State Bid Request Reinforces Use of “Johnson” Plant Analysis Method

Surveying process Chautauqua Lake Association uses backed by state bid specifications

The following is from a news release from the Chautauqua Lake Association. Douglas Conroe is the Executive Director.

LAKEWOOD, NY December 2, 2019 – The New York State Department of Environmental Conservation (DEC) recently issued bid invitations for a three-year, state project that requires that an aquatic plant-surveying method used for almost two decades to assess Chautauqua Lake is utilized for the state project.

This bid process reinforces the scientific value and relevance of the so-called Johnson method of testing plant density and variety. The method is named for Robert Johnson, who started his work for the Chautauqua Lake Association (CLA) in 2002 in his role as Cornell Ponds Manager. He has since retired from Cornell and is now a principal with Racine-Johnson Aquatic Ecologists of Ithaca, NY.

“Robert Johnson has performed aquatic plant species and density monitoring services for the CLA since 2002,” said Chautauqua Lake Association Board of Directors President Paul O. Stage. “His surveying has uniformly utilized a rake-toss method that produced a valuable historical database from which plant-management decisions have been guided. We are very encouraged that the DEC is recognizing the value of his work and has endorsed his method for use statewide.”

The rake-toss method, which is surprisingly not utilized by some parties involved in Chautauqua Lake assessments, is now known as the Point Intercept-Rake Drag with Plant Species Percentages Method. More about the process and its results are available in the Racine-Johnson reports posted on the CLA’s website,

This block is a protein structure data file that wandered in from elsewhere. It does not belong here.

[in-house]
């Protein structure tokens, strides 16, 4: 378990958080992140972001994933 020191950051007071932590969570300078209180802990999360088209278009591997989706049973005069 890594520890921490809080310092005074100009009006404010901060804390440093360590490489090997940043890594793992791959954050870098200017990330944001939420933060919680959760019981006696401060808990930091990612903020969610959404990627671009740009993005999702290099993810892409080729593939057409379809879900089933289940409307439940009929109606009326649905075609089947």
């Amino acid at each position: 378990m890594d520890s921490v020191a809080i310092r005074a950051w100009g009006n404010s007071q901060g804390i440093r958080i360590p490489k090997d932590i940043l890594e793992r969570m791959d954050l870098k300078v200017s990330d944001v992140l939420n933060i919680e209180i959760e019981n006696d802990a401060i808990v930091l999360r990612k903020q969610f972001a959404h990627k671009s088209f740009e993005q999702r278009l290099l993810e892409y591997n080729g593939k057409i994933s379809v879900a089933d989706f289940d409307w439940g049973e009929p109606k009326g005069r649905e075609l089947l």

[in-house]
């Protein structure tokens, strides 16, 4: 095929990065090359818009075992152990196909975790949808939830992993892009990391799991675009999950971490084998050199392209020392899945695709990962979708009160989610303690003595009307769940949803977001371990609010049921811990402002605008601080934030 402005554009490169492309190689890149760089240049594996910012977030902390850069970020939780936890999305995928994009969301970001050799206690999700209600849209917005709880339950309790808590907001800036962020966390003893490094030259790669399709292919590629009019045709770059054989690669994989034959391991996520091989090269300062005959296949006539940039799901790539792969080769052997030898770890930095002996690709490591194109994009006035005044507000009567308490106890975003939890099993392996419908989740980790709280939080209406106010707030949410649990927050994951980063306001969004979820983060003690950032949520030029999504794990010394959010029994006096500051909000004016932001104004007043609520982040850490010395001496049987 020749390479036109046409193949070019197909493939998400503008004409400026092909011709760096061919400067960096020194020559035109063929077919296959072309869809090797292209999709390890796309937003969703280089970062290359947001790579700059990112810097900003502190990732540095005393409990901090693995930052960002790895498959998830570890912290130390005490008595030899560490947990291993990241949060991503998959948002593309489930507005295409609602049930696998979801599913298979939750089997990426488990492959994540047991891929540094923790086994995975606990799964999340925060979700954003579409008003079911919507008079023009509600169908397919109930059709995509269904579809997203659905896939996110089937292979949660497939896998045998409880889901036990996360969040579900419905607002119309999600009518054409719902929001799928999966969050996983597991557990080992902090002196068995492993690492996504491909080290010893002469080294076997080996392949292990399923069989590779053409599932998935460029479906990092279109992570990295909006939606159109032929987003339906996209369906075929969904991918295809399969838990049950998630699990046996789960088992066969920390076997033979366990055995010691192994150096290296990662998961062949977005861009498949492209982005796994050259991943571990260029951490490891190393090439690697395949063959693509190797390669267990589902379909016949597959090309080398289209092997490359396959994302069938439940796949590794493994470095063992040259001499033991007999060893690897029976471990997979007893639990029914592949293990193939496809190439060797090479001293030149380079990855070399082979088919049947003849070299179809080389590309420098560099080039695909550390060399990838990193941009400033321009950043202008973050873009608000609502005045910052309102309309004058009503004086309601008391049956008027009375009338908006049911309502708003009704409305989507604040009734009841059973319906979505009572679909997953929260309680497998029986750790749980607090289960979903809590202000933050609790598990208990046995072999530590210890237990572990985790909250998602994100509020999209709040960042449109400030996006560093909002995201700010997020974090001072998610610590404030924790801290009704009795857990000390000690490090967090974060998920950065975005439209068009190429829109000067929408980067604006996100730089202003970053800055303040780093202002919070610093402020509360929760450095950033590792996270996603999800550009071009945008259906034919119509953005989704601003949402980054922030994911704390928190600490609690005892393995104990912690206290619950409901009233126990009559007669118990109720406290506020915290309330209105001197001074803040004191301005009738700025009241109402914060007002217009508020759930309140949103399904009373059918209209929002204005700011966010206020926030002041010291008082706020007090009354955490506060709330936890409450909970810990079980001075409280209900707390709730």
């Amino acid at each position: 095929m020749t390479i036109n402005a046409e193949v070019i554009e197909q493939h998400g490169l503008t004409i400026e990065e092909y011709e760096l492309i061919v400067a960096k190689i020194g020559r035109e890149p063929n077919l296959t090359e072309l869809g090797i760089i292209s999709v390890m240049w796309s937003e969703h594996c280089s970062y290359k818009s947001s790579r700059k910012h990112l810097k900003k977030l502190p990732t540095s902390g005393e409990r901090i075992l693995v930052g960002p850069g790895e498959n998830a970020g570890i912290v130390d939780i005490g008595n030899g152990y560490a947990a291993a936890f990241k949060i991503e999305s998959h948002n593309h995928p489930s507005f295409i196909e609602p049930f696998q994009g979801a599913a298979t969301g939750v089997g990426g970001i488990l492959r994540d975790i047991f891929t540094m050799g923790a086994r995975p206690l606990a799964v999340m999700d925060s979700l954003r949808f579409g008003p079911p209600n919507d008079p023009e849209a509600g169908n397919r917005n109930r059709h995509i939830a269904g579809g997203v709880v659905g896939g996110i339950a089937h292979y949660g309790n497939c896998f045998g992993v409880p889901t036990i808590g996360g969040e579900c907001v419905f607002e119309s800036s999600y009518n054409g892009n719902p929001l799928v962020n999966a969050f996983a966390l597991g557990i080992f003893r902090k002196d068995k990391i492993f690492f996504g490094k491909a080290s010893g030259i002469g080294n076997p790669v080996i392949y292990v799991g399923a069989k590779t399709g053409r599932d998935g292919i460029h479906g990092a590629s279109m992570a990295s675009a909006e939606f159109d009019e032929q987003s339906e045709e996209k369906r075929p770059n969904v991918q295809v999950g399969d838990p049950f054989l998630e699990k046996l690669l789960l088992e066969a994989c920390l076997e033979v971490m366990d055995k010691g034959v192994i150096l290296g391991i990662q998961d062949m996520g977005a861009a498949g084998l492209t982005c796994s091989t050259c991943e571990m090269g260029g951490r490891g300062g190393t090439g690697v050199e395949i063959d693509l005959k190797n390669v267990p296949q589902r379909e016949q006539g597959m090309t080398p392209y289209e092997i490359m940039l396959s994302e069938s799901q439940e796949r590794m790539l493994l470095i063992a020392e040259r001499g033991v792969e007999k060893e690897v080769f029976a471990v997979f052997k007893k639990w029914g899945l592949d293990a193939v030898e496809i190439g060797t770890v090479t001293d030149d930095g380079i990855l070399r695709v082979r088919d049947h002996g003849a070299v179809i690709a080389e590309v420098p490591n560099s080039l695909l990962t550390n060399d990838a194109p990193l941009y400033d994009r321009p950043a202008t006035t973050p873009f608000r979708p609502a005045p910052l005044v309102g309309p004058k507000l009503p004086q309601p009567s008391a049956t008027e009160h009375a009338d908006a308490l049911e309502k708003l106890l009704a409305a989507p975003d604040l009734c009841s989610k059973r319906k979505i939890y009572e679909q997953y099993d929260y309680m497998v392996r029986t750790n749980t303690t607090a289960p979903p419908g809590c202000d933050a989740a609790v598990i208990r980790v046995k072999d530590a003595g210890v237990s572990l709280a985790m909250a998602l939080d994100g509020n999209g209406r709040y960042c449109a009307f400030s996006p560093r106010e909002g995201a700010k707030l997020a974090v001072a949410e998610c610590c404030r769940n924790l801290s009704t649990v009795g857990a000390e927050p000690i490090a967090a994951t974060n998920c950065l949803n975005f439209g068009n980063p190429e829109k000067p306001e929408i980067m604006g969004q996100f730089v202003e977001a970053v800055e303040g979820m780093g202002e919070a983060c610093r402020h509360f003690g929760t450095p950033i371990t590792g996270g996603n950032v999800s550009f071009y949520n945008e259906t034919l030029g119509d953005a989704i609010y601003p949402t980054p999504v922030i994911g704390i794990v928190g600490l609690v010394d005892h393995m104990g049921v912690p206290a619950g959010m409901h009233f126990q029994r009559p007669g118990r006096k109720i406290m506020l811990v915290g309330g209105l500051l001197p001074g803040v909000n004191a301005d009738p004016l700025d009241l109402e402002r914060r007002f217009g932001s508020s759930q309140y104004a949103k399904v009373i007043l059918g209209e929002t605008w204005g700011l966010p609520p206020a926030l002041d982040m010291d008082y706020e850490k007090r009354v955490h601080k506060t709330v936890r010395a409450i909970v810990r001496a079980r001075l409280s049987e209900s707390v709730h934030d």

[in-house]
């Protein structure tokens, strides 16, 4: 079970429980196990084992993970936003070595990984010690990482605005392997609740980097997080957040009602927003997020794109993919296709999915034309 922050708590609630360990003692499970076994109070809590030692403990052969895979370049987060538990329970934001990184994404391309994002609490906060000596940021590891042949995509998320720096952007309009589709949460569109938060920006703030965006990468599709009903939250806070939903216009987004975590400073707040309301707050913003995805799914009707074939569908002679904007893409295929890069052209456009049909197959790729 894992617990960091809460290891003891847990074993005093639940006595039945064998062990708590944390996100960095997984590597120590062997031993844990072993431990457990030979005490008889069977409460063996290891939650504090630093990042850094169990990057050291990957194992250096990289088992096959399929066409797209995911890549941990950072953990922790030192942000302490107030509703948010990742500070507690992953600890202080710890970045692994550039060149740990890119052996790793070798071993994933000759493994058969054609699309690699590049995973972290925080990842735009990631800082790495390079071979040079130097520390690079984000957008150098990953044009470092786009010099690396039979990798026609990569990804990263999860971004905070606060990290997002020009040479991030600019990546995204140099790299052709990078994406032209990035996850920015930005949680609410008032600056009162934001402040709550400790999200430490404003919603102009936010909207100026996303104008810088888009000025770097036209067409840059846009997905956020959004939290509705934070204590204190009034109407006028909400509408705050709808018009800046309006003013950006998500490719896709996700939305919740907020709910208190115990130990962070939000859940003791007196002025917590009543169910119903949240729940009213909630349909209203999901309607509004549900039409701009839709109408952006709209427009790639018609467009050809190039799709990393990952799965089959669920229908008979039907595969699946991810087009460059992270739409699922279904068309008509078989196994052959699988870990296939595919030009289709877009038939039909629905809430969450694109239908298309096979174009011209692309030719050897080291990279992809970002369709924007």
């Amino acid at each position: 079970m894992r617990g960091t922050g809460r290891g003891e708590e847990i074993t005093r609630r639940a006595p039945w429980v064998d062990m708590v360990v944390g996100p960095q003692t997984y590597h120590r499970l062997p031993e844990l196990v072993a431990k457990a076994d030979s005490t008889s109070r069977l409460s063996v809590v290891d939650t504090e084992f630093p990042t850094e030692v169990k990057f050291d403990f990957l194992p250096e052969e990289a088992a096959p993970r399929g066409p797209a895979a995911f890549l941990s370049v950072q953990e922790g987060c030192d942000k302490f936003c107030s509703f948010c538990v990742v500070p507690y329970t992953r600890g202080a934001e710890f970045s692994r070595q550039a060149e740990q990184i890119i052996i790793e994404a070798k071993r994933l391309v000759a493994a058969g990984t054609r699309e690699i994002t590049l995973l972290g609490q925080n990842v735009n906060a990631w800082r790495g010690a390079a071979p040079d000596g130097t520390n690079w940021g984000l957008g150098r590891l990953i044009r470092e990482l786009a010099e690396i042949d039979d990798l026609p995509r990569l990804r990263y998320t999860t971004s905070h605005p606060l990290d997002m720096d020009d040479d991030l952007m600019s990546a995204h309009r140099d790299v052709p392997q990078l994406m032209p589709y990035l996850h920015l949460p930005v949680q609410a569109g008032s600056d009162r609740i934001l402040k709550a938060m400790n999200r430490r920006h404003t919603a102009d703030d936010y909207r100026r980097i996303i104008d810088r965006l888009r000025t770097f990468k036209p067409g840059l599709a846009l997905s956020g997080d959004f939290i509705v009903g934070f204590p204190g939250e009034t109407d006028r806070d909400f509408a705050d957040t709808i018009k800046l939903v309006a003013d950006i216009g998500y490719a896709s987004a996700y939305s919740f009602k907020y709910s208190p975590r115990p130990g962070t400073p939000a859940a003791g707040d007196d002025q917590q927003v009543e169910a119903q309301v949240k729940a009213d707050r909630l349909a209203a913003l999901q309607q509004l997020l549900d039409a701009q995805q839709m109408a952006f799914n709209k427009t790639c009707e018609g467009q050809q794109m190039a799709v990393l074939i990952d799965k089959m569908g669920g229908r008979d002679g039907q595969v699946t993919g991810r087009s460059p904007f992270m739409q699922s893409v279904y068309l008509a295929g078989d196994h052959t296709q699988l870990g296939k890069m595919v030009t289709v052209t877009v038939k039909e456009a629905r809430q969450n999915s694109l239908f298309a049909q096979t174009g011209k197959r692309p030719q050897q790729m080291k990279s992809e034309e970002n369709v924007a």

Johnson is a member and former president of the Northeast Aquatic Plant Management Society, and served on its board of directors and as editor of its newsletter for several years. He received the highest professional award from the plant society, the Aquatic Plant Science Award, in 2005 and in 2017. It recognized his scientific contributions to understanding the ecology of the non-native invasive species Eurasian watermilfoil and Hydrilla.

 “We appreciate having Bob Johnson’s independent plant-monitoring services available to the lake,” said CLA Executive Director Douglas Conroe. “He is providing us with valuable data about Chautauqua Lake’s rich species-diverse aquatic plant community. Chautauqua Lake continues to be an environmental treasure for the community, which his data evidences. The DEC’s endorsement of his utilized-plant surveying method simply reinforces the value of his work.”